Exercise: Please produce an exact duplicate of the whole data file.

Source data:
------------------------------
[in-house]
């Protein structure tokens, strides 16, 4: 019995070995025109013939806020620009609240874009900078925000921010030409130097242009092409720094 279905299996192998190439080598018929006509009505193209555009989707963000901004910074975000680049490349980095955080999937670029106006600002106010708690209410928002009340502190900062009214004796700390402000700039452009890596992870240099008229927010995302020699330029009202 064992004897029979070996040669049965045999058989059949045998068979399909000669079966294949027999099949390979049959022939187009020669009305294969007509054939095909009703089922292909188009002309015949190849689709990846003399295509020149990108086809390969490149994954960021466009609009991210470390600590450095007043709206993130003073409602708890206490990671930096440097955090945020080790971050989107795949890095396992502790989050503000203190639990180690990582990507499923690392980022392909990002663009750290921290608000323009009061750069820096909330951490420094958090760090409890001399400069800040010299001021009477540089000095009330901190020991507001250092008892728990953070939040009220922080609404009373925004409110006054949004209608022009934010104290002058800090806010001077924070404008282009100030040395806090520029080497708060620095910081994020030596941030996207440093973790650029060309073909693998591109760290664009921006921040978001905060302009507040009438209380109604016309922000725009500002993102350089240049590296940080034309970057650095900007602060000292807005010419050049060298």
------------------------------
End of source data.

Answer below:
[in-house]
């Protein structure tokens, strides 16, 4: 019995070995025109013939806020620009609240874009900078925000921010030409130097242009092409720094 279905299996192998190439080598018929006509009505193209555009989707963000901004910074975000680049490349980095955080999937670029106006600002106010708690209410928002009340502190900062009214004796700390402000700039452009890596992870240099008229927010995302020699330029009202 064992004897029979070996040669049965045999058989059949045998068979399909000669079966294949027999099949390979049959022939187009020669009305294969007509054939095909009703089922292909188009002309015949190849689709990846003399295509020149990108086809390969490149994954960021466009609009991210470390600590450095007043709206993130003073409602708890206490990671930096440097955090945020080790971050989107795949890095396992502790989050503000203190639990180690990582990507499923690392980022392909990002663009750290921290608000323009009061750069820096909330951490420094958090760090409890001399400069800040010299001021009477540089000095009330901190020991507001250092008892728990953070939040009220922080609404009373925004409110006054949004209608022009934010104290002058800090806010001077924070404008282009100030040395806090520029080497708060620095910081994020030596941030996207440093973790650029060309073909693998591109760290664009921006921040978001905060302009507040009438209380109604016309922000725009500002993102350089240049590296940080034309970057650095900007602060000292807005010419050049060298």